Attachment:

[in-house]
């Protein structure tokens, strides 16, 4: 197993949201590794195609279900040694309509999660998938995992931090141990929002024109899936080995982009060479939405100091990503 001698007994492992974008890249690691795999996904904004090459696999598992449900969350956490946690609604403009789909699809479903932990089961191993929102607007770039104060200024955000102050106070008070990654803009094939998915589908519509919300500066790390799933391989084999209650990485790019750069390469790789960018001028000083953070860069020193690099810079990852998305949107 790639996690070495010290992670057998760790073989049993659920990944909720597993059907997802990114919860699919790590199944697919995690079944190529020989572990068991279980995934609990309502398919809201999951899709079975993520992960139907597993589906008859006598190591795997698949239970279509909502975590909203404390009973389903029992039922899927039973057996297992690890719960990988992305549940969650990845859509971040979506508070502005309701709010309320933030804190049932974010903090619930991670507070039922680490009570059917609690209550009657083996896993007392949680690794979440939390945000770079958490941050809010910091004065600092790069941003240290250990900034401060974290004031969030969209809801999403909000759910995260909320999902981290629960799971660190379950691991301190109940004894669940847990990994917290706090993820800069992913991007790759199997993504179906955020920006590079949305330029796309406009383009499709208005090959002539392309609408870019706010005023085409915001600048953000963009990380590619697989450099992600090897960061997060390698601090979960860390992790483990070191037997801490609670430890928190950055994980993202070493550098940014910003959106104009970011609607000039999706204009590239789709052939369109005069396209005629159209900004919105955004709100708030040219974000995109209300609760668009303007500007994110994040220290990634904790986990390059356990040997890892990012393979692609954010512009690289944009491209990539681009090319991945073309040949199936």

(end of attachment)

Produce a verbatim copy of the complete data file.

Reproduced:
[in-house]
């Protein structure tokens, strides 16, 4: 197993949201590794195609279900040694309509999660998938995992931090141990929002024109899936080995982009060479939405100091990503 001698007994492992974008890249690691795999996904904004090459696999598992449900969350956490946690609604403009789909699809479903932990089961191993929102607007770039104060200024955000102050106070008070990654803009094939998915589908519509919300500066790390799933391989084999209650990485790019750069390469790789960018001028000083953070860069020193690099810079990852998305949107 790639996690070495010290992670057998760790073989049993659920990944909720597993059907997802990114919860699919790590199944697919995690079944190529020989572990068991279980995934609990309502398919809201999951899709079975993520992960139907597993589906008859006598190591795997698949239970279509909502975590909203404390009973389903029992039922899927039973057996297992690890719960990988992305549940969650990845859509971040979506508070502005309701709010309320933030804190049932974010903090619930991670507070039922680490009570059917609690209550009657083996896993007392949680690794979440939390945000770079958490941050809010910091004065600092790069941003240290250990900034401060974290004031969030969209809801999403909000759910995260909320999902981290629960799971660190379950691991301190109940004894669940847990990994917290706090993820800069992913991007790759199997993504179906955020920006590079949305330029796309406009383009499709208005090959002539392309609408870019706010005023085409915001600048953000963009990380590619697989450099992600090897960061997060390698601090979960860390992790483990070191037997801490609670430890928190950055994980993202070493550098940014910003959106104009970011609607000039999706204009590239789709052939369109005069396209005629159209900004919105955004709100708030040219974000995109209300609760668009303007500007994110994040220290990634904790986990390059356990040997890892990012393979692609954010512009690289944009491209990539681009090319991945073309040949199936």